It’s hard to be a teenager. Hundreds of life decisions face you as you graduate high school. You’re figuring out how to transition into adulthood. (You’re not alone.)
Learning to make decisions is hard enough, but selling the people you love on those decisions can be even harder. Thankfully, you’re not alone in this either.
Meet Praxis participant Gregory Williamson. He’s 18 years old. He made the choice to join Praxis instead of going to college. After applying to the program, he created this presentation to pitch the idea to his parents:
Takeaways from Gregory’s presentation:
1. He shows that he’s serious about his decision.
Your parents may not always be right, but they have had much more life experience than you have. And most of the time, they truly care that you’re making the best decision for your future. They’ll be much more receptive to your decision if you show them that this isn’t just some whim you’re chasing. Do your research! Know why you’re making this decision and take time to do a cost/ benefit analysis.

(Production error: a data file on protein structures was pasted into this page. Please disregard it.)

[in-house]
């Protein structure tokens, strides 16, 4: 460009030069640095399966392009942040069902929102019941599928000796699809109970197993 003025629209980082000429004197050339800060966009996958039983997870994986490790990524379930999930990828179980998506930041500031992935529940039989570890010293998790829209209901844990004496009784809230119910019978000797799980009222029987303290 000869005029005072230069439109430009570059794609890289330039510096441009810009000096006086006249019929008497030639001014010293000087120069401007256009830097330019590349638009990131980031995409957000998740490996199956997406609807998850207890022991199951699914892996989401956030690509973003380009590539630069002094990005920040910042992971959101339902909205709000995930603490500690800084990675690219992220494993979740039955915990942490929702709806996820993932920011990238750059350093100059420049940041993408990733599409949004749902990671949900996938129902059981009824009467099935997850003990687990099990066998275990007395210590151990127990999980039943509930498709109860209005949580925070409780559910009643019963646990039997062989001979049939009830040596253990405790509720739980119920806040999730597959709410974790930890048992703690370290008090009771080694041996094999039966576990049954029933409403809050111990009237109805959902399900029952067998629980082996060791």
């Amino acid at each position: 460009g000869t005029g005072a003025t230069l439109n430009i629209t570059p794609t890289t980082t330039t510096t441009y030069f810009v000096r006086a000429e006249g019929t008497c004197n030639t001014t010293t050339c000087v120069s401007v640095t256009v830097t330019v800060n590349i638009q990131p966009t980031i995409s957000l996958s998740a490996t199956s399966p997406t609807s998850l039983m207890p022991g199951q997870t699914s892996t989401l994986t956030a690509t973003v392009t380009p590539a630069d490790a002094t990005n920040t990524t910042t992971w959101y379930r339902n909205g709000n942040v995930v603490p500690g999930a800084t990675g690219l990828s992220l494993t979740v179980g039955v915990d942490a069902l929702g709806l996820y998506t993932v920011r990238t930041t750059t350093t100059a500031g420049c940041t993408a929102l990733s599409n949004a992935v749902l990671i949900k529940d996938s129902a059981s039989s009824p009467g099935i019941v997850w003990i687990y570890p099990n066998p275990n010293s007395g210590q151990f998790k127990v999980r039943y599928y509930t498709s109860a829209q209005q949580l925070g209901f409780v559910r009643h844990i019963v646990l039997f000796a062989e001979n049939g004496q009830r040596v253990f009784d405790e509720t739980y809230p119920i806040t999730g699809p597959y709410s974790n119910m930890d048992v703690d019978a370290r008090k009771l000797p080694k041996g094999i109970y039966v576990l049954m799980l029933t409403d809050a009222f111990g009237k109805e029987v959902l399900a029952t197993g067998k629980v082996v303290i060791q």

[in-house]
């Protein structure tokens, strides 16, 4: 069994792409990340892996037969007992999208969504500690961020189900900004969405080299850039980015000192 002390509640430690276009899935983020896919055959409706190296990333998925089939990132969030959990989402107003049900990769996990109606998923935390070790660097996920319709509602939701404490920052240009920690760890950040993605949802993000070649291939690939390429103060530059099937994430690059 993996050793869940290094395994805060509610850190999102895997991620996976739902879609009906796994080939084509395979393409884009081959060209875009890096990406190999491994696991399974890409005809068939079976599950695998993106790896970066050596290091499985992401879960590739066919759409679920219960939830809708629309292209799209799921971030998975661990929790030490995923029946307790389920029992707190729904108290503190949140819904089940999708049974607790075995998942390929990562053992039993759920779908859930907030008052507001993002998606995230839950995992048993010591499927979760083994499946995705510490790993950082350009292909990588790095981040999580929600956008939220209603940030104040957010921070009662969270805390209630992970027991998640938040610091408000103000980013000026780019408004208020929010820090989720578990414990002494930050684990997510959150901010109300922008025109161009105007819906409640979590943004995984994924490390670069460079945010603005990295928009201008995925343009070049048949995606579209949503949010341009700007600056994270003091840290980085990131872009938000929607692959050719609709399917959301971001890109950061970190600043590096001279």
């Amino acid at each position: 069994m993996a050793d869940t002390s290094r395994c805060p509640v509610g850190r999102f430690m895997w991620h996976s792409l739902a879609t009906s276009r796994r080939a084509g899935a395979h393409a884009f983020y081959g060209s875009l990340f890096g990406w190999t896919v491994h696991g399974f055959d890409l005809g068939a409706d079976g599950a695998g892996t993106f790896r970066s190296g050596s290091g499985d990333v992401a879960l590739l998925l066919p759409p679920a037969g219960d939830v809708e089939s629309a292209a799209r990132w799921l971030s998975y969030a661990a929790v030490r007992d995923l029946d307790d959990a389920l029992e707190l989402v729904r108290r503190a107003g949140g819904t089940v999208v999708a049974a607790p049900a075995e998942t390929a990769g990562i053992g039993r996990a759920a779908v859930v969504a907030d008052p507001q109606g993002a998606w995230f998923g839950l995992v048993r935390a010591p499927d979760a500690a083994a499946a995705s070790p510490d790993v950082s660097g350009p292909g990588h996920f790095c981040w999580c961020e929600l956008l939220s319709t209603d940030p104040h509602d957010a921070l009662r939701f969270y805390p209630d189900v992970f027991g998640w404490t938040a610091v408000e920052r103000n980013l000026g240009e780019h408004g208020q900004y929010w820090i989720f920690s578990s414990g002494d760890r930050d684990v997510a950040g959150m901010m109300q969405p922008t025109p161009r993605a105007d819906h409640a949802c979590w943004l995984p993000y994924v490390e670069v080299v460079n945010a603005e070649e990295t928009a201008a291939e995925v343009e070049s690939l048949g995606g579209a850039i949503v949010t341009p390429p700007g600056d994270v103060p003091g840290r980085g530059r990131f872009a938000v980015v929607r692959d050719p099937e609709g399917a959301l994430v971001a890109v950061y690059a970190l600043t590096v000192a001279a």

Gregory completed the majority of the Praxis application process before presenting this decision to his parents. By doing this, he showed his level of commitment to this idea (our application process is challenging!) and demonstrated that he was willing to pursue it to the end.
2. He includes all the information needed to research this decision.
It’s hard for anyone to say “yes” to anything when they’re faced with hours of research and hard work. Streamline the research process for the person you’re pitching an idea to, and they’ll thank you later. Think ahead about the main questions they’ll have and provide those answers before they can even ask them.
Notice how Gregory includes links to multiple resources: videos, articles, testimonials, interviews, and more. This adds to the credibility of his argument and allows his parents the opportunity of seeing the decision through his eyes.
3. He sticks to the facts.
Take care to be logical when convincing your parents about a life decision. Don’t use emotional arguments. Demonstrate your thought process in a clear, organized manner.
In this presentation, Gregory doesn’t try to pressure his parents into thinking one way or another. He presents the ideas and resources he collected along with his personal reasoning, then lets them make their own decisions.
One final note:
This idea doesn’t only apply to educational and professional decisions! The art of pitching an idea can be valuable in all areas of your life. 😉 Check out this example from a Praxis grad: